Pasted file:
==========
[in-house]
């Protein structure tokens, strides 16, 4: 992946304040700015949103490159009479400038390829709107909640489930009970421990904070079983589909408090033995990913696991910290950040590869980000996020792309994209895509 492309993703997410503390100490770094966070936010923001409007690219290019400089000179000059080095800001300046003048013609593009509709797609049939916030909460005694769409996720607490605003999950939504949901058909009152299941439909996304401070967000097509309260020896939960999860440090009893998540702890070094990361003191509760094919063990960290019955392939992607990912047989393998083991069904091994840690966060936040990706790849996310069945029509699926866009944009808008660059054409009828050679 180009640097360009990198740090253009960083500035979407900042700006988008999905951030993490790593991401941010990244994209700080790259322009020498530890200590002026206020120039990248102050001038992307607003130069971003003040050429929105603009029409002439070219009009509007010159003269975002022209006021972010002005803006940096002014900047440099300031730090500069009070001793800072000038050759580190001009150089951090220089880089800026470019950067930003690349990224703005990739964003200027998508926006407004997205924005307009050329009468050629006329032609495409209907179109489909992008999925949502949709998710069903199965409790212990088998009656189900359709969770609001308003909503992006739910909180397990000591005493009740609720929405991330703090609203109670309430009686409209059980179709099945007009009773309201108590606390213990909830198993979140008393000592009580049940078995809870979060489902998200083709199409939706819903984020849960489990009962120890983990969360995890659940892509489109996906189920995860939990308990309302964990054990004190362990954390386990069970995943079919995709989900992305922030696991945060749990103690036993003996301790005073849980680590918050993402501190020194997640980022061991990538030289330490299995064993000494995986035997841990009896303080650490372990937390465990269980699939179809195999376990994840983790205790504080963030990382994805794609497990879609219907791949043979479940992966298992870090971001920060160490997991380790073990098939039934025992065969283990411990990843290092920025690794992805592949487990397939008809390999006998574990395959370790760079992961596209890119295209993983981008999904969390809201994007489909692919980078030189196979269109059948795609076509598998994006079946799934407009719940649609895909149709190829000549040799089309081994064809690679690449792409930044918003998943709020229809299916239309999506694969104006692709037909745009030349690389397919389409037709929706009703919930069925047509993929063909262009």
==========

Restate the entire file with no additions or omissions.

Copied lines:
[in-house]
């Protein structure tokens, strides 16, 4: 992946304040700015949103490159009479400038390829709107909640489930009970421990904070079983589909408090033995990913696991910290950040590869980000996020792309994209895509 492309993703997410503390100490770094966070936010923001409007690219290019400089000179000059080095800001300046003048013609593009509709797609049939916030909460005694769409996720607490605003999950939504949901058909009152299941439909996304401070967000097509309260020896939960999860440090009893998540702890070094990361003191509760094919063990960290019955392939992607990912047989393998083991069904091994840690966060936040990706790849996310069945029509699926866009944009808008660059054409009828050679 180009640097360009990198740090253009960083500035979407900042700006988008999905951030993490790593991401941010990244994209700080790259322009020498530890200590002026206020120039990248102050001038992307607003130069971003003040050429929105603009029409002439070219009009509007010159003269975002022209006021972010002005803006940096002014900047440099300031730090500069009070001793800072000038050759580190001009150089951090220089880089800026470019950067930003690349990224703005990739964003200027998508926006407004997205924005307009050329009468050629006329032609495409209907179109489909992008999925949502949709998710069903199965409790212990088998009656189900359709969770609001308003909503992006739910909180397990000591005493009740609720929405991330703090609203109670309430009686409209059980179709099945007009009773309201108590606390213990909830198993979140008393000592009580049940078995809870979060489902998200083709199409939706819903984020849960489990009962120890983990969360995890659940892509489109996906189920995860939990308990309302964990054990004190362990954390386990069970995943079919995709989900992305922030696991945060749990103690036993003996301790005073849980680590918050993402501190020194997640980022061991990538030289330490299995064993000494995986035997841990009896303080650490372990937390465990269980699939179809195999376990994840983790205790504080963030990382994805794609497990879609219907791949043979479940992966298992870090971001920060160490997991380790073990098939039934025992065969283990411990990843290092920025690794992805592949487990397939008809390999006998574990395959370790760079992961596209890119295209993983981008999904969390809201994007489909692919980078030189196979269109059948795609076509598998994006079946799934407009719940649609895909149709190829000549040799089309081994064809690679690449792409930044918003998943709020229809299916239309999506694969104006692709037909745009030349690389397919389409037709929706009703919930069925047509993929063909262009």